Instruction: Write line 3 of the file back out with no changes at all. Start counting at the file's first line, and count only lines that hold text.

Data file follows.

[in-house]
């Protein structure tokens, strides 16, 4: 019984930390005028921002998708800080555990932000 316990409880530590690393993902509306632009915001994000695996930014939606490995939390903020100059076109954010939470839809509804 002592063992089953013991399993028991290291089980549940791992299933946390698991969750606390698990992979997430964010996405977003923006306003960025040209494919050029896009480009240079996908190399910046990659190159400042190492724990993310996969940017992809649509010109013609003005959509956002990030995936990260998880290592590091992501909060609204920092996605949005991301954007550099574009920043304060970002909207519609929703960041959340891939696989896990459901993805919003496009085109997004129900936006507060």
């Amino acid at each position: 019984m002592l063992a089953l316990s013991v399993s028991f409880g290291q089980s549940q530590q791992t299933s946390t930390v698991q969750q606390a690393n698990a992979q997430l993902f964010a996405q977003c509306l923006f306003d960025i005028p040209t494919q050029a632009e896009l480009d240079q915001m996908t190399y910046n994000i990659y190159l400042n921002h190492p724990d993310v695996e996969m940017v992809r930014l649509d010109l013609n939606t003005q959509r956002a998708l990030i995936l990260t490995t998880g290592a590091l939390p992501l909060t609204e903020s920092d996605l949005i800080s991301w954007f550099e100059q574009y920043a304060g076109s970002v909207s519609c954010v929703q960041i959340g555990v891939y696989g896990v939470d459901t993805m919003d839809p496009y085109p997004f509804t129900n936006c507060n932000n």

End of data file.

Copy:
């Amino acid at each position: 019984m002592l063992a089953l316990s013991v399993s028991f409880g290291q089980s549940q530590q791992t299933s946390t930390v698991q969750q606390a690393n698990a992979q997430l993902f964010a996405q977003c509306l923006f306003d960025i005028p040209t494919q050029a632009e896009l480009d240079q915001m996908t190399y910046n994000i990659y190159l400042n921002h190492p724990d993310v695996e996969m940017v992809r930014l649509d010109l013609n939606t003005q959509r956002a998708l990030i995936l990260t490995t998880g290592a590091l939390p992501l909060t609204e903020s920092d996605l949005i800080s991301w954007f550099e100059q574009y920043a304060g076109s970002v909207s519609c954010v929703q960041i959340g555990v891939y696989g896990v939470d459901t993805m919003d839809p496009y085109p997004f509804t129900n936006c507060n932000n």